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Electrostatics – or why clothes release sparks

Blue sparks

Yesterday evening, we came home from dancing to a live band. I took my key out of my dance bag and wanted to put it into the lock. There it was again. The typical winter phenomenon of the little blue spark in dry cold weather that sometimes even occurs when little twigs touch each other in calm wind. When I hit the lock with the key, electrical charge was released.

Electrostatics and the physics of clothes

Now what has this quite normal event to do with fashion and style? On the first view nothing, but on second view a lot. It makes any synthetic fabric clinch, and drives women loving and/or having to wear skirts/dresses despite of cold weather up the wall. Everyone who every used a dryer probably has come across that some fabrics stick to each other and electrical charge is released when one pulls them apart. The “key event” also reminded me of a comment by Aileen on 40+ Style’s interview with me, and that I had thought I should write a post about it. Well let’s dwell down to the physics of these electric shocks.

The old Greeks already realized that some materials like to attract small, light particles after they have been rubbed. One of these materials, amber, they even gave the name electron (Greek ήλεκτρον). The materials, or in our case fabrics, act on each other by electrostatically induced forces between an electron and a proton. This force is about 36 orders of magnitude larger than the gravity force!

Rubbing two non-conductive fabrics can produce static electricity. This “rubbing” happens unintentionally between layers of clothes whenever you move. However, the build-up of static electricity is not alone caused by the friction. Two non-conductive fabrics also can become charged by being worn on top of each other. What actually happens is that a charge builds up on the fabric due to the contact with the other fabric. Thus, a charge exchange occurs always when two fabrics are separated that were in contact with each other. However, we only notice the effects of charge exchange (the little blue spark) when at least one of the fabrics has a huge resistance to electrical flow. Concretely speaking, the transfer of electrical charges from or to the hugely resistant fabric is sort on hold long enough for the effects of electrostatics to be audible and visible by little blue sparks. It even may happen when you pull off a sweater. When it happens the charges remain on the fabric until they either discharge producing these sparks or are conducted to ground. In both cases, the charge is neutralized. Some people may also have a body chemistry that leads to an access of ions. In summary, the familiar phenomenon of the static ‘shock’ is nothing else than the discharge due to the neutralization of charge built up in the fabrics from contact with non-conductive fabrics. It is a natural law.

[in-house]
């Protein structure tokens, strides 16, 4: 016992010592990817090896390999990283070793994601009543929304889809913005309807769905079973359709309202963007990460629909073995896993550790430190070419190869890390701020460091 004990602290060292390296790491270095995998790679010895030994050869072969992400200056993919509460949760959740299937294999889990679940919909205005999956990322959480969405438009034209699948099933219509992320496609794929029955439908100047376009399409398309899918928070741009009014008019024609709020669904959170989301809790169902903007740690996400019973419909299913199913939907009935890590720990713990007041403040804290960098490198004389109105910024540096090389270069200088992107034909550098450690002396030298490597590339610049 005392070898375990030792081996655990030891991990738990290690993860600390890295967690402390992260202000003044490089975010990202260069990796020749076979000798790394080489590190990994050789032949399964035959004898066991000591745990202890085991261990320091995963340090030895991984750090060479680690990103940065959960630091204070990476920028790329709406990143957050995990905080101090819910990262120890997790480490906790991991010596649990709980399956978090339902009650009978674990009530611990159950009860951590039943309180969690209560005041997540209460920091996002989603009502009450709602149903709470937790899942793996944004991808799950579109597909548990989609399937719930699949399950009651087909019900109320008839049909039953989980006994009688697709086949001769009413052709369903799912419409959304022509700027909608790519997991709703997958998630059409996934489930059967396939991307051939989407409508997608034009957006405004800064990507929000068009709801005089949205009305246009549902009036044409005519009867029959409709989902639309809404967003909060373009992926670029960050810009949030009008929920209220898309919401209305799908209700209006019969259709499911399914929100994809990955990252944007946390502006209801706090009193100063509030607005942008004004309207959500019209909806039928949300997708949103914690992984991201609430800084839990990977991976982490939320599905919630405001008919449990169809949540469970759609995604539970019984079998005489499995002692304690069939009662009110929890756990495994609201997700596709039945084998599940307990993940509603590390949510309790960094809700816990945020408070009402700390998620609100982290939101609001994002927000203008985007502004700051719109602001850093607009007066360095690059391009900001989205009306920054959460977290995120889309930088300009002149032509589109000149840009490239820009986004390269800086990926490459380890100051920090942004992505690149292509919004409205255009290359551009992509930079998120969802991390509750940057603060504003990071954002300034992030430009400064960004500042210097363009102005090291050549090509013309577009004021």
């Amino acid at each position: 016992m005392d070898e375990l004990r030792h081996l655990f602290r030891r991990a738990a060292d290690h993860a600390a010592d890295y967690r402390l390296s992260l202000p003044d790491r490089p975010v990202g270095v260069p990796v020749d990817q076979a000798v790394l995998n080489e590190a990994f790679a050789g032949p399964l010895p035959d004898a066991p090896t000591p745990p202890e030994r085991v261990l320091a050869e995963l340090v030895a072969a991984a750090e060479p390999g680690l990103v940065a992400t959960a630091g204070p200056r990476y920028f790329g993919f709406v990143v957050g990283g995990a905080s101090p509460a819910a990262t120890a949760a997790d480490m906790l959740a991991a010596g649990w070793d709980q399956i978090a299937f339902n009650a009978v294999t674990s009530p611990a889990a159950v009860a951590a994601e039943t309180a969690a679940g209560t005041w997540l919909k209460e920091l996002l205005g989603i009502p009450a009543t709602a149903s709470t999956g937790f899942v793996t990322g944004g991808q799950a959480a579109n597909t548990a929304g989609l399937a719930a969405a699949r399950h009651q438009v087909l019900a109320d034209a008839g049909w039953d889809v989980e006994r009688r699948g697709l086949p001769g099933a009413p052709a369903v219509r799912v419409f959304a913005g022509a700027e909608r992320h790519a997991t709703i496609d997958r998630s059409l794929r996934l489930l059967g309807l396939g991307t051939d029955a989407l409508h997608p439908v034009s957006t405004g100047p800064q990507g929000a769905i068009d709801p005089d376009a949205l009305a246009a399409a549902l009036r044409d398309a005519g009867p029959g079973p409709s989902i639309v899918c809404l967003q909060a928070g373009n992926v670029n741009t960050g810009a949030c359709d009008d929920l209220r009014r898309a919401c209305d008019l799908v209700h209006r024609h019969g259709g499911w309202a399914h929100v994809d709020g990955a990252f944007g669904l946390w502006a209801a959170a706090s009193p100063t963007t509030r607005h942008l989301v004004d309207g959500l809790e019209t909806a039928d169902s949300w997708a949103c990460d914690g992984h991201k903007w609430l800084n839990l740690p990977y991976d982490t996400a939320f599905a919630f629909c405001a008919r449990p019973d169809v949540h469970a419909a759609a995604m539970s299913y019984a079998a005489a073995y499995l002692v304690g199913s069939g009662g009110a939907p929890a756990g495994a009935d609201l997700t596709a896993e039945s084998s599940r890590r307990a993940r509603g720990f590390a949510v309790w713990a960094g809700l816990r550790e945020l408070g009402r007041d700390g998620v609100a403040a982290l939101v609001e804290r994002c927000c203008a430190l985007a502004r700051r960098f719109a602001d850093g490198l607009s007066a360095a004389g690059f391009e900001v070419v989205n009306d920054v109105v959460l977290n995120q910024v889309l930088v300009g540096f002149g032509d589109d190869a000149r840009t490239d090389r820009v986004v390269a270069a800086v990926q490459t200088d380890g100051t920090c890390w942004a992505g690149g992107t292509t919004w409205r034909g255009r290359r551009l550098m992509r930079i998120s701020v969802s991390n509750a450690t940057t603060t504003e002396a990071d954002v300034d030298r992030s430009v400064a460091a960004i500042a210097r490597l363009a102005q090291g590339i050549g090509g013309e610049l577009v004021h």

Typically winter fabrics like, for instance, tweed or a knitted wool sweater,  have a relatively rough texture. Thus, charging through contact takes much longer than charging through friction among these fabrics. However, their rubbing on each other or on dry skin enhances the amount of adhesive contact between them or between them and the skin.

Now what to do about potential annoying discharge? Insulators, for instance, rubber, wood, or plastic are materials that do not conduct electricity, but can generate, and hold a surface charge. Thus, they rarely produce a charge imbalance. This means when wearing an insulating fabric the charge that is transferred during contact with another fabric stays on the respective fabric. Well, the above is the physical analysis and does not seem to be a perfect solution.

Tips to reduce electrostatic charging of clothes

Of course, one cannot change physical laws. However, one can try at least to minimize that their process occurs. Now translated into our fashion world the above advices for reduction mean:

  • Moisturize your skin as fabrics rubbing against dry skin lead to charging
  • Wear cotton, wool, or silk underwear instead of synthetic underwear
  • Watch your shoes soles as some synthetic rubber soles or synthetic heels generate a lot of static electricity. On dry cold days avoid wearing those shoes that you identified to cause sparks
  • Try to “discharge” by touching wood before you unlock the door/touch metal

Finally, something I never tested myself and never will test as I consider it a big mess. Anyhow, the story is at least fun reading. And you deserve a laugh after being so brave reading through all the physics related to clothes and sparks. One dry, cold 40 below winter day at a dance place, a dance girl friend (who was born and raised in Fairbanks) asked me, whether I have some skin lotion or hair spray. I looked quite irritated about these alternatives. She explained she wanted  “to spread it over her panty hose so the dress does not stick to it.” Unfortunately, nobody had lotion or hair spray (which I considered a hint that this method does not work). As I said, I never tried her trick, and therefore do not recommend it. However, I have to admit that I had wished I had had lotion or hair spray for her. Just to see whether it really works. 🙂

Copyright 2013-2017 Nicole Mölders | All rights reserved

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